March 31, 2020

Technique reveals organization of tongue bacteria

At a Glance

  • Using advanced imaging techniques, researchers revealed how different bacteria live together in communities on the human tongue.
  • The study deepens the understanding of how microbes organize to live in different environments.
Bacterial consortium from the human tongue A consortium from the human tongue, with each type of bacterium assigned a different color. The unlabeled core is made of tongue epithelial cells. Wilbert et al, Cell Reports

Trillions of microbes—microscopic organisms like bacteria, fungi, archaea, protists, and viruses—live in and on your body. Most aren’t harmful. Instead, they play many important roles in your body, like helping with digestion and protecting against harmful infections.

Your mouth is a rich habitat for microbes, with more than 750 species of bacteria. These often live in biofilms, such as plaque on teeth—communities where they provide one another with the nutrients and other molecules they need to thrive. Different types of bacteria thrive in different areas of your mouth.

To decipher which bacteria are living on the human tongue and how their communities are organized, a team led by Drs. Gary Borisy at the Forsyth Institute and Harvard University and Jessica Mark Welch at the Marine Biological Laboratory in Woods Hole, Massachusetts used fluorescence imaging to visualize mouth bacteria from 21 volunteers. The study was funded by NIH’s National Institute of Dental and Craniofacial Research (NIDCR). Results were published on March 24, 2020, in Cell Reports.

Researchers scraped bacteria off the tongues of the volunteers, from back to front. They used Human Microbiome Project data to assess which bacteria would be present on samples from the healthy human tongue. The team found these bacteria organized on the tongue in three ways: as free bacteria, attached to the outer layer of skin cells, or organized into complex biofilms, called consortia, that were multiple layers thick.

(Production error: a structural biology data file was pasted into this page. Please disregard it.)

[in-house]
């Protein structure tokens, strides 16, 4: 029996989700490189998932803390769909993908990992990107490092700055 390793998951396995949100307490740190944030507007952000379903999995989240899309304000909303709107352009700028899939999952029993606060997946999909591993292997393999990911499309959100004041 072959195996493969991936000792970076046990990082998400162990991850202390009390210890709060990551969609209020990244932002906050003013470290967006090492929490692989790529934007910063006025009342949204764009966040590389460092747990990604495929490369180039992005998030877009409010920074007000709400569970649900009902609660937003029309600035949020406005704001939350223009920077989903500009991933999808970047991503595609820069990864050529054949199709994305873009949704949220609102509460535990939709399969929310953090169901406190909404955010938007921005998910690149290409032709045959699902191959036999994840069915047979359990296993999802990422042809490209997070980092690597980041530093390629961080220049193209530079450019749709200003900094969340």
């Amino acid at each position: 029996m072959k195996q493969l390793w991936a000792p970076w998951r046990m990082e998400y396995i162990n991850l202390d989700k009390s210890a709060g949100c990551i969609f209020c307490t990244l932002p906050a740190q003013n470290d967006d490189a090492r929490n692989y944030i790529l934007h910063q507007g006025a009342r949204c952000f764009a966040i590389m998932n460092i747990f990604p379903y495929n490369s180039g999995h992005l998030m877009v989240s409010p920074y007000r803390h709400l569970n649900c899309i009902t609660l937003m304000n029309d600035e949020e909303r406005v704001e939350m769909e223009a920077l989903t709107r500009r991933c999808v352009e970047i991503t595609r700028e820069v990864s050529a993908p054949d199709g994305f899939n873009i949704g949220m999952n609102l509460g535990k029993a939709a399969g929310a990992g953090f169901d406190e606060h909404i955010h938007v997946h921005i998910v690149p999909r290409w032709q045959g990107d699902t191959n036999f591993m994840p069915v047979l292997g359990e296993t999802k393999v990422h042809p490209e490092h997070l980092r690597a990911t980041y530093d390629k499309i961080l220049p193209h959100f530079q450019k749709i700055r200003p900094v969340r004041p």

To understand the organization of these consortia, the researchers chose the 17 most abundant bacterial genera, found on at least 80% of human tongues. Using a technique Borisy’s group developed, called Combinatorial Labeling and Spectral Imaging–Fluorescence in situ Hybridization (CLASI-FISH), they fluorescently labeled these bacteria to visualize them in consortia. Previous work that used DNA sequencing-based approaches required grinding up the samples and extracting DNA. CLASI-FISH allowed the team to identify the bacteria while preserving spatial structures.

All the participants’ consortia contained bacteria from three genera: Actinomyces, Rothia, and Streptococcus. Actinomyces was mainly found near the core of these structures, which was made of epithelial cells from the tongue. Rothia was mostly found in large patches on the edges. Streptococcus formed a thin crust on the edges as well as veins or patches throughout.

“Our study is novel because no one before has been able to look at the biofilm on the tongue in a way that distinguishes all the different bacteria, so that we can see how they arrange themselves,” Borisy says. “From detailed analysis of the structure, we can make inferences about the principles of community growth and organization.”

—by Tianna Hicklin, Ph.D.

Related Links

References: Spatial Ecology of the Human Tongue Dorsum Microbiome. Wilbert SA, Mark Welch JL, Borisy GG. Cell Rep. 2020 Mar 24;30(12):4003-4015.e3. doi: 10.1016/j.celrep.2020.02.097. PMID: 32209464.

Funding: NIH’s National Institute of Dental and Craniofacial Research (NIDCR).